Vince Giordano and the Nighthawks provided additional Big Band sounds, with a performance that contained salutes to Fletcher Henderson and Joe King Oliver. The set opened with "Stingray," which was followed by "Copenhagen," an early Fletcher Henderson piece, "from around the time Louis Armstrong joined the band," Giordano explained.

Amid the eleven piece band, Giordano could easily be spotted, brandishing his trademark bass. "It's an Aluminum bass made in the late 1920s or early 30s," Giordano said. "These types of instruments were mass produced by two companies. One was Conn, but I think mine is from Germany. It was a cheaper way to manufacture a bass during the great depression, and they traveled well for the time period."

King Oliver's bluesy "Sweet Like This" sported a pair of trumpet solos by Michael Ponella and Bria Skonberg. "Sugarfoot Stomp," which Giordano described as an augmentation of "Dipper Mouth Blues" hinted at classic New Orleans and garnered audience cheers.

"It's a great honor for us [to perform here], and a real tribute to George Wein, whose belief in jazz has never faltered," Giordano said. "The number of musicians he's had perform, and number of people he's singlehandedly made, is just amazing."

Continuing, Giordano explained, "When I was a younger man, I went to the New York Jazz Repertory Company," an attempt by Wein to bring jazz sounds to Carnegie Hall. "They would perform Bix Beiderbecke, early Ellington, Kansas City Bands, and Jelly Roll Morton. That was actually one of the main influences on me starting the Nighthawks, so George Wein is also partially responsible for that."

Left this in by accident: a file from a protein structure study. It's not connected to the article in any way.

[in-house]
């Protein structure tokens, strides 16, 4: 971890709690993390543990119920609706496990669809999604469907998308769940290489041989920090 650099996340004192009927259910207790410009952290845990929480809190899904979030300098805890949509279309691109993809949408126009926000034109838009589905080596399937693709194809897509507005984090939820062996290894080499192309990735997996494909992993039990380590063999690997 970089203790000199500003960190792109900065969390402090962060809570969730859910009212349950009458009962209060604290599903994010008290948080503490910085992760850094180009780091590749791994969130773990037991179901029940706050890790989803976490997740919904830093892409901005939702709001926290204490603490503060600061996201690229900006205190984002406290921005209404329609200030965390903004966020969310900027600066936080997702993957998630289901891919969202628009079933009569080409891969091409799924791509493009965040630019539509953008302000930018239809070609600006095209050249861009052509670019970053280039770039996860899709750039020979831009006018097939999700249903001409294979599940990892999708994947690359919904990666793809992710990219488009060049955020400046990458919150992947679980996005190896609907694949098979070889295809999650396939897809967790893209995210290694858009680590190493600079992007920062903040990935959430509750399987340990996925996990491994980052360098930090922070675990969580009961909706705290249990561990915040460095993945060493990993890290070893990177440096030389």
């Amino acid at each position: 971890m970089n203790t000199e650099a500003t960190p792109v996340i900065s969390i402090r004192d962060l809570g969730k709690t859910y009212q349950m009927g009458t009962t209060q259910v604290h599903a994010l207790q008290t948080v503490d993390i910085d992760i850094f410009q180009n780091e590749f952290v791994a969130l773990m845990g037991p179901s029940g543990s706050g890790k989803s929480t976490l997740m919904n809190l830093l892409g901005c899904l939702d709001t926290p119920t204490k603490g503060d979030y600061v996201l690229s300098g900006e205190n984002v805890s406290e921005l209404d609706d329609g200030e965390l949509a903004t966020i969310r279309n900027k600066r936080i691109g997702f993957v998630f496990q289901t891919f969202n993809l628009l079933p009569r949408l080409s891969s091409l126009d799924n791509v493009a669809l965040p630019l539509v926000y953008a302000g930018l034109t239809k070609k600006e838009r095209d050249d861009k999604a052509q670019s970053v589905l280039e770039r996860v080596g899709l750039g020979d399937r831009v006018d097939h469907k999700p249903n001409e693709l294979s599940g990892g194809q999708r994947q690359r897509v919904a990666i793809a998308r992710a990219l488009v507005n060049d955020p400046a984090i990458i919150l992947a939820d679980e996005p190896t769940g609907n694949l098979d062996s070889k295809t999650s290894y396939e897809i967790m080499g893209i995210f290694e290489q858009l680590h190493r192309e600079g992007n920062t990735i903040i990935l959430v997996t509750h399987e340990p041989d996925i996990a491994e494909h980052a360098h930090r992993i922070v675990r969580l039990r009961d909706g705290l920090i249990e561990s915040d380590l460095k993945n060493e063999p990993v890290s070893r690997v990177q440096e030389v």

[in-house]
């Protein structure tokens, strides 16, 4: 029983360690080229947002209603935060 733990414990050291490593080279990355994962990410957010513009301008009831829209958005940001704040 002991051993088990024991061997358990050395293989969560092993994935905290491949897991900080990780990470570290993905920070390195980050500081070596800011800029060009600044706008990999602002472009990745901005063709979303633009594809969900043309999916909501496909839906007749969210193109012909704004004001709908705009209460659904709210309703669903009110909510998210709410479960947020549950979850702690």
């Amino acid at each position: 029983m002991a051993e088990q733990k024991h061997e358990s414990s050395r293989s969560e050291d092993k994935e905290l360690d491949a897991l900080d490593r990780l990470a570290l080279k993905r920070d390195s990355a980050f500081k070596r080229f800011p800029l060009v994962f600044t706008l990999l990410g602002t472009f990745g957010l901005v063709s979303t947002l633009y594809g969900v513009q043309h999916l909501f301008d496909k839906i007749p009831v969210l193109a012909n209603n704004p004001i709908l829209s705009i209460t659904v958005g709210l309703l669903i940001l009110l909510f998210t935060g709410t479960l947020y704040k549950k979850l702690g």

Giordano's anecdotes between selections equated to brief documentaries about the people and recordings from jazz's early days. Those who are thirsty for such knowledge can find Giordano at his ongoing Monday and Tuesday night stints at Iguana in NYC.

Trumpeter Amir ElSaffar led a quintet on a set that made for one of the most engaging performances of the day. On songs such as "Ishtarum," "12 Cycles, and "Athar Kurd," ElSaffar mixed Babylonian modal music with microtonal pitches. During the performance, ElSaffar explained that an ancient tablet depicts the use of the seven modes of music as far back as the Babylonian and Sumerian cultures—establishing a much earlier timeline for their use than was previously thought. "The composer Lou Harrison did some work on this in the 1970s. Part of how I discovered it was through a lecture he gave," ElSaffar explained.

Bringing things back to the present, and winding down the first day of the festival, Snarky Puppy's electronic undulations on "What About Us," "Lingus," and "Shofukan" had the crowd shaking and dancing.

While the futuristic sounds and forward-looking visions of the festival are important, so too were the efforts documenting the richness of the music's past. "Right now I'm very happy because we have all these new faces," said festival founder George Wein. "I'm very pleased—it gives me hope for keeping this festival what I want, and that's jazz," he said with a smile.

Newport may have turned 60, but she certainly isn't showing any signs of aging.

Photo Credit: Richard Conde